John Kerry leads George Bush 46-42 percent of Pennsylvania RV’s, with 10 percent don’t know, according to a poll by Quinnipiac University conducted 10/9-11.
Kerry leads Bush 53-44 percent of Oregon LV’s, with 4 percent for others, according to a SurveyUSA Poll for KATU-TV Portland conducted 10/9-11.
Bush leads Kerry 43.4-41.4 percent of nation-wide RV’s with 15.2 percent for others/undecided, according to a new poll by International Communications Research, conducted 10/9-11.
Kerry leads Bush 47-45 percent of nation-wide RV’s, with 1 percent for Nader, according to a Economist/YouGov Poll conducted 10/11-12,
John Kerry beat George Bush 44-41 percent of RV viewers of the 2nd presidential debate, with 13 percent undecided in an ABC News Poll. But Kerry beat Bush among self-identified independents 44-34 percent. (The respondents were self-identified 35 percent Democrats, 32 percent Republicans and 29 percent Independents.)
Kerry beat Bush 47-45 percent of RV debate-viewers in a CNN/USA Today/Gallup Poll. But Kerry beat Bush among self-identified independents 53-37 percent. (The respondents were self identified 38 percent Republicans, 32 percent Democrats and 30 percent Independents.)
On the eve of the 2nd presidential debate, Senator John Kerry is ahead or in statistical tie with President Bush in all 16 “battleground states,” according to a new poll by Zogby Interactive, conducted 9/30 to 10/5 for the Wall St. Journal.
Kerry LV leads (%): AR 0.2; FL 0.4; IA 6.6; MI 9.7; MN 8.3; NV 1.0; NH 6.6; NM 11.4; OH 0.3; OR 10.1; PA 5.4; WA 9.9; and WI 2.5.
Bush LV leads (%): MO 2.2, TN 0.9 and WV 6.1.
According to the analysis of the Zogby Poll published in the Wall St. Journal, “Mr. Kerry holds leads outside the margin of error in 6 states…None of Mr. Bush’s leads are outside the margin.”
John Kerry and George Bush are tied at 47 percent of nation-wide RV’s on the eve of the second presidential debate, according to an AP-Ipsos Public Affairs Poll conducted 10/4-6. (Kerry leads Bush 50-46 percent among LV’s)
According to AP’s Ron Fournier, “Fewer voters than a month ago believe Bush is the best man to protect the country and fight the war.
“The AP-Ipsos Public Affairs poll, completed on the eve of the second presidential debate, charted a reversal from a month ago, when the Republican incumbent had the momentum and a minuscule lead. Since then, bloodshed increased in Iraq, Kerry sharpened his attacks and Bush stumbled in their initial debate.
“Nearly three-fourths of likely voters said they had watched or listened to the first presidential debate last week, according to the poll. Only 8 percent came away with a more favorable view of Bush while 39 percent said they felt better about Kerry.”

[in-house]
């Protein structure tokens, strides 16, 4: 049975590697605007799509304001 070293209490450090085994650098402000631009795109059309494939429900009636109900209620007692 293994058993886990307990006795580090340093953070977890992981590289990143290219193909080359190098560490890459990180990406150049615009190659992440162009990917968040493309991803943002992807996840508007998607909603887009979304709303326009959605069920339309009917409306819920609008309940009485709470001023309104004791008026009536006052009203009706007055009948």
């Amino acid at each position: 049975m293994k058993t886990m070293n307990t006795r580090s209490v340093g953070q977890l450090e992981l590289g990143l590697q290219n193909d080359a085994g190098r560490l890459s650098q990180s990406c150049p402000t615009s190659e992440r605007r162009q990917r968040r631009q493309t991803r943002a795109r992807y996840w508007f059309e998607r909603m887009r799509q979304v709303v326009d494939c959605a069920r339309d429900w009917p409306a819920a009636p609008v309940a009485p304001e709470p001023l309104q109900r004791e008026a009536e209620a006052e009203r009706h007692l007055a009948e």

Bush ahead by 4% Florida LV’s (Mason-Dixon Poll 10/4-5).
Kerry leads by 2% Florida LV’s (American Research Group Poll 10/2-5).
Kerry, Bush tied at 47% NH LV’s (American Research Group Poll 10/3-5)
Kerry ahead by 3% New Mexico LV’s (Albuquerque Journal Poll 10/1-4)
Kerry, Bush tied at 48% Ohio LV’s(American Research Group Poll 10/4-6)
Kerry leads by 7% PA LV’s (WHYY-TV/Westchester University Poll 10/1-4)
Kerry ahead by 3% PA LV’s(American Research Group Poll 10/2-4)
Professor Alan Abramowitz of Emory University, one of the leading academic analysts of American politics, sends along the following update on the polls:
John Kerry and George W. Bush remain tied in the race for president both among Americans registered to vote and among likely voters according to a nationwide survey from the American Research Group, Inc. In the ballot preference between Kerry and Bush among registered voters, 48% say they would vote for Kerry and 45% say they would vote for Bush. When Ralph Nader is added to the ballot, 47% of registered voters say they would vote for Kerry, 44% say they would vote for Bush, and 2% say they would vote for Nader.
Among registered voters considered likely to vote in November, Kerry is at 47% and Bush is at 46% in a two-way ballot. With Nader in the race, Kerry is at 46% and Bush is at 46% among likely voters and Nader is at 2%.
The results presented here are based on 1,005 completed telephone interviews conducted among a nationwide random sample of registered voters. Of the total sample of 1,005 registered voters, 800 are likely voters in November. The interviews were completed October 2 through 4, 2004. The theoretical margin of error for the total sample of registered voters is plus or minus 3 percentage points, 95% of the time, on questions where opinion is evenly split. The theoretical margin of error for the sample of likely voters is plus or minus 3.5 percentage points, 95% of the time, on questions where opinion is evenly split.
Bush leads Kerry 48-45 percent of nation-wide LV’s, with 7 percent for other, according to a Fox News Poll conducted by Opinion Dynamics 10/3-4. (margin of error +/-3)